Have you noticed how much time and effort we put into finding just the right horse? Yet when it comes to finding just the right man—one who’ll put up with our blind devotion to a 1,000-pound animal—we’re nearly helpless. Usually we sort through men like shopping for a pair of boots, flinging open box after box, quickly casting aside those that are an ill fit or that are apt to fall apart when wet with barn muck. Ultimately we’re left with a pile of discarded boxes… and no boots. In my opinion, what horsewomen really, truly need is a checklist of criteria to help them shop properly for boots—I mean a man—so they aren’t wasting their time on bad dates when they could be at the barn, riding.
I am horsewoman. See me track dirt wherever I go.
So when it comes to helping my fellow horsewomen find a decent representation of a horse-man, just think of me as dispensing some wisdom based on personal experience. If you happen to be “shopping” for a man who’s apt to be horse-friendly, here are my suggestions.
First, the ideal horse-man cannot have an aversion to:
- fly spray
- alfalfa leaves on bed sheets and linens
- animal hair on places other than animals
- late dinners (due to your evening riding lesson)
- microwaved dinners (due to your extra long trail ride)
- no dinners (due to the horse show running over time)
Second, the ideal horse-man should never ask any of these questions:
- “What on earth do you do at the barn that takes three hours?”
- “If your horse only ate one bell boot, why do you have to buy a pair?”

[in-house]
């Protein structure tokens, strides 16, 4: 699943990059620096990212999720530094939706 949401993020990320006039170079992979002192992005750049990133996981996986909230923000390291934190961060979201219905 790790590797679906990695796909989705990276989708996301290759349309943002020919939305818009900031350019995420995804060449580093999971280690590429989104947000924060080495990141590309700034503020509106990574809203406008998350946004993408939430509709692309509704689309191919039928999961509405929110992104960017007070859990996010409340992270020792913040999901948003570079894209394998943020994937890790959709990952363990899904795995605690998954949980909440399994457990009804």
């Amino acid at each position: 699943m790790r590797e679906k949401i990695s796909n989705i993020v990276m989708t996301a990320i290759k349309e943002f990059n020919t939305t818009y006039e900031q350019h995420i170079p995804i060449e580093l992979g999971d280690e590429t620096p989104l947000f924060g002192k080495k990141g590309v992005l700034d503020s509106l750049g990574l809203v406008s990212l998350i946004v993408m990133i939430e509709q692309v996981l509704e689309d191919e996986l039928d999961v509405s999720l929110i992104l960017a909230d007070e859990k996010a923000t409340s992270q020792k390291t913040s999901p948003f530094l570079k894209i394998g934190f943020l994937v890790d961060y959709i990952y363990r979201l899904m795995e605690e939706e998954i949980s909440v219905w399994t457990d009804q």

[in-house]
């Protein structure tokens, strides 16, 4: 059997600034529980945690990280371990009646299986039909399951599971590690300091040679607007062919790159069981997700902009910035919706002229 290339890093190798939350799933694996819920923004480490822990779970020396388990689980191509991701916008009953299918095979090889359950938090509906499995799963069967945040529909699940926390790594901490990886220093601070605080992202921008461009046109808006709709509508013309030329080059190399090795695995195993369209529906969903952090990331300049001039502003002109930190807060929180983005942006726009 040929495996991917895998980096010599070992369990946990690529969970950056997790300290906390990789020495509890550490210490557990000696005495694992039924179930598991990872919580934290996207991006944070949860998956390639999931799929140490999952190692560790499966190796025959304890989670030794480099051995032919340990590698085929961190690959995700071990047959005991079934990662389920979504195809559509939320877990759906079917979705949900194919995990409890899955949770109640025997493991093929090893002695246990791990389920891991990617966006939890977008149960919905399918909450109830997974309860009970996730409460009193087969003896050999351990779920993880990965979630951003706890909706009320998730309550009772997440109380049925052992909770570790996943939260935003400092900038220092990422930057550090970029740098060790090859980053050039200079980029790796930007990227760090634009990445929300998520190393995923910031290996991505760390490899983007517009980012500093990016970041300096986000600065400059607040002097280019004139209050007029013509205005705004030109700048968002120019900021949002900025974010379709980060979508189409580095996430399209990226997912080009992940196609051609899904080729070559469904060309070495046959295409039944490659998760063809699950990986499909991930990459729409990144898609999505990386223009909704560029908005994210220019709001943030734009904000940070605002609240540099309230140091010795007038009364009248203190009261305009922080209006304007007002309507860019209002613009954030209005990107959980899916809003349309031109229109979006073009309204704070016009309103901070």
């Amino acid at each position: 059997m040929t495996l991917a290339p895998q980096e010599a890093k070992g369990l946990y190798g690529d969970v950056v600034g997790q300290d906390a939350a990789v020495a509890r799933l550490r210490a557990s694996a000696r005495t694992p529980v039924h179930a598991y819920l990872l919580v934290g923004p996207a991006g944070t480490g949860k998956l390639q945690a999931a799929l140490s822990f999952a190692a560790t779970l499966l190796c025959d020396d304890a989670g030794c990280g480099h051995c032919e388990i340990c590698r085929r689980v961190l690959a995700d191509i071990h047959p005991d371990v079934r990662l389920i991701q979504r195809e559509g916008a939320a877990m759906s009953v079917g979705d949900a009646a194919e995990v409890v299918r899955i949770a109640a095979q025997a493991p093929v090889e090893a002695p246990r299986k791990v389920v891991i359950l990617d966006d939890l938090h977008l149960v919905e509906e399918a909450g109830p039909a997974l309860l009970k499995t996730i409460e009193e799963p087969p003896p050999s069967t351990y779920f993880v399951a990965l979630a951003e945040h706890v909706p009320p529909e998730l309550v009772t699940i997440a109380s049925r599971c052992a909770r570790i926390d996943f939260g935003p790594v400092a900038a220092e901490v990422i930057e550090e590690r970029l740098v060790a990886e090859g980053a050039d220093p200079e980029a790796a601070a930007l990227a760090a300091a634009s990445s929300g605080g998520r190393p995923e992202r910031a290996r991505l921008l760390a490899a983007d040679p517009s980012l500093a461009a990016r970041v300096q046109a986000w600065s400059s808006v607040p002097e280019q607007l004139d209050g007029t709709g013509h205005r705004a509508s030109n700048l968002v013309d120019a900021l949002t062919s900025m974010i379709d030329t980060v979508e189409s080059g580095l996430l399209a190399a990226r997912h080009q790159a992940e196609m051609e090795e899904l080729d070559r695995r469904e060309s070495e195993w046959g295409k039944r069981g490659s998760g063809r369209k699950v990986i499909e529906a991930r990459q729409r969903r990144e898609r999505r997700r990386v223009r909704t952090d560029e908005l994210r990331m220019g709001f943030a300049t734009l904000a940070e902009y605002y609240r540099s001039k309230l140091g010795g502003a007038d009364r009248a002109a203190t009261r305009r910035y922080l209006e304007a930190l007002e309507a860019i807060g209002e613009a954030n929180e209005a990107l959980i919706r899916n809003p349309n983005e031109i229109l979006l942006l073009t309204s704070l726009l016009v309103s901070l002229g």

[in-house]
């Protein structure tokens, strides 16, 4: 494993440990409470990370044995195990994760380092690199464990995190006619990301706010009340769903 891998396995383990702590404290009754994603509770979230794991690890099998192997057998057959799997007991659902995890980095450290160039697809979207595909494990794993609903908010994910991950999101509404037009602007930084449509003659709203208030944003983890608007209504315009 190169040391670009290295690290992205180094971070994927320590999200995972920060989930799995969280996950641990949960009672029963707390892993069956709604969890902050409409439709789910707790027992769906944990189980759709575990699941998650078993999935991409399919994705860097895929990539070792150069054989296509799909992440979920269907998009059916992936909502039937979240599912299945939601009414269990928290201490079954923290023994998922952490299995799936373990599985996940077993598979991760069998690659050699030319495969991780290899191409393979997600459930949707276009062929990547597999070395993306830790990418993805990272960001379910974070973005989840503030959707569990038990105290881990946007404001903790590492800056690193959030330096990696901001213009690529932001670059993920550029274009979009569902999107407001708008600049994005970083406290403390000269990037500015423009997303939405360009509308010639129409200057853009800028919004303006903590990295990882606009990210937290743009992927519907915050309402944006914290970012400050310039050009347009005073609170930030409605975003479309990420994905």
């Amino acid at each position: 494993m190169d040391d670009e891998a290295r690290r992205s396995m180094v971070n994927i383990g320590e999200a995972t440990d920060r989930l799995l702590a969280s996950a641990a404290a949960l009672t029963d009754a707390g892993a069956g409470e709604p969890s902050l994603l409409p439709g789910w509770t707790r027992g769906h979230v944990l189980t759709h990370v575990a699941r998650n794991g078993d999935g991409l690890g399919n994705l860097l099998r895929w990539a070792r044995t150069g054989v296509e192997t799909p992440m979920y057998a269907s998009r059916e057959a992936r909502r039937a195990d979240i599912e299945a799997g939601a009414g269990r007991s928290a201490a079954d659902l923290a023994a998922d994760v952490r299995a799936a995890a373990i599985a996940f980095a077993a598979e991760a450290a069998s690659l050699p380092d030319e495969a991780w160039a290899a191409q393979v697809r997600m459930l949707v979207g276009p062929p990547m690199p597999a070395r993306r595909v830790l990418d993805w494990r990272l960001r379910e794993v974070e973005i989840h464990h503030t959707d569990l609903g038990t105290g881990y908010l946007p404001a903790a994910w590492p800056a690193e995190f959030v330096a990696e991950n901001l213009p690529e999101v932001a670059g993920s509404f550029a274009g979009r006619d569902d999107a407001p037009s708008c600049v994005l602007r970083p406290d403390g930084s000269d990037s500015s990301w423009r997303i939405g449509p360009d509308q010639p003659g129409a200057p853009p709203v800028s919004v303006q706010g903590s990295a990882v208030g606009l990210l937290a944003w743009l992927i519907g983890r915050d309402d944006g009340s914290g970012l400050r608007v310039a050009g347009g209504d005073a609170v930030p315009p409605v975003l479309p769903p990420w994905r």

- “The mustangs seemed to survive just fine without their hooves being trimmed, so why does your horse need a farrier appointment every eight weeks?”
- “Can I try jumping your horse over that oxer, just to see what it feels like?”
- “Why do you want another horse?”
Finally, the ideal horse-man should possess certain desirable qualities. They include:
- Physical traits that deem him worthy of wearing snug jeans.
- Access to a tractor.
- The ability to back a fully loaded horse trailer into a tight parking space. At a show. In the dark. With all your friends watching.
- A certain handiness with power tools and woodworking equipment.
- Susceptibility to what I call The Invisible Stud Chain. If he steps out of line by, for example, uttering something cringe-inducing like, “That dressage horse sure has a crummy lope,” you can make him shut up, shut down and back up by shooting him one piercing stare. This is vitally important if you intend on trotting him out at public events like horse shows and riding clinics.
I know that the perfect horse-man may not exist. Yet I believe I came pretty darn close in lassoing mine, despite his reluctance to embrace the dust cloud that follows me wherever I go. For those of you horsewomen still out there shopping around, I wish you luck. Be sure to keep the checklists handy!
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